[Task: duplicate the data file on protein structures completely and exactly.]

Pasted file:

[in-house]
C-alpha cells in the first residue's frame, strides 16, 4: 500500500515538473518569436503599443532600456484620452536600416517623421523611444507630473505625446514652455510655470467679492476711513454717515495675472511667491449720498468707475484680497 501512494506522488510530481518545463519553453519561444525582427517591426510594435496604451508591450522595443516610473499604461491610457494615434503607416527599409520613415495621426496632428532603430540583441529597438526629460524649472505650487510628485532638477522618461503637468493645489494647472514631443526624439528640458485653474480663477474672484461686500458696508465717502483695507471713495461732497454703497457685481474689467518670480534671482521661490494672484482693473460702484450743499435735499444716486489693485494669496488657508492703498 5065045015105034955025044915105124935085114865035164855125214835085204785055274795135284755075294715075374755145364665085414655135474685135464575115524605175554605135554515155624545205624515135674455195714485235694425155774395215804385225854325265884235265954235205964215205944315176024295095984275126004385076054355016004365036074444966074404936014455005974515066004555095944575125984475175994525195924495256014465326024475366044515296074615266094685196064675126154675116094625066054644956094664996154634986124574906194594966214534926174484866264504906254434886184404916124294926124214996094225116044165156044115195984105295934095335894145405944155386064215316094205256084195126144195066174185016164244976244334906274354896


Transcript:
[in-house]
C-alpha cells in the first residue's frame, strides 16, 4: 500500500515538473518569436503599443532600456484620452536600416517623421523611444507630473505625446514652455510655470467679492476711513454717515495675472511667491449720498468707475484680497 501512494506522488510530481518545463519553453519561444525582427517591426510594435496604451508591450522595443516610473499604461491610457494615434503607416527599409520613415495621426496632428532603430540583441529597438526629460524649472505650487510628485532638477522618461503637468493645489494647472514631443526624439528640458485653474480663477474672484461686500458696508465717502483695507471713495461732497454703497457685481474689467518670480534671482521661490494672484482693473460702484450743499435735499444716486489693485494669496488657508492703498 5065045015105034955025044915105124935085114865035164855125214835085204785055274795135284755075294715075374755145364665085414655135474685135464575115524605175554605135554515155624545205624515135674455195714485235694425155774395215804385225854325265884235265954235205964215205944315176024295095984275126004385076054355016004365036074444966074404936014455005974515066004555095944575125984475175994525195924495256014465326024475366044515296074615266094685196064675126154675116094625066054644956094664996154634986124574906194594966214534926174484866264504906254434886184404916124294926124214996094225116044165156044115195984105295934095335894145405944155386064215316094205256084195126144195066174185016164244976244334906274354896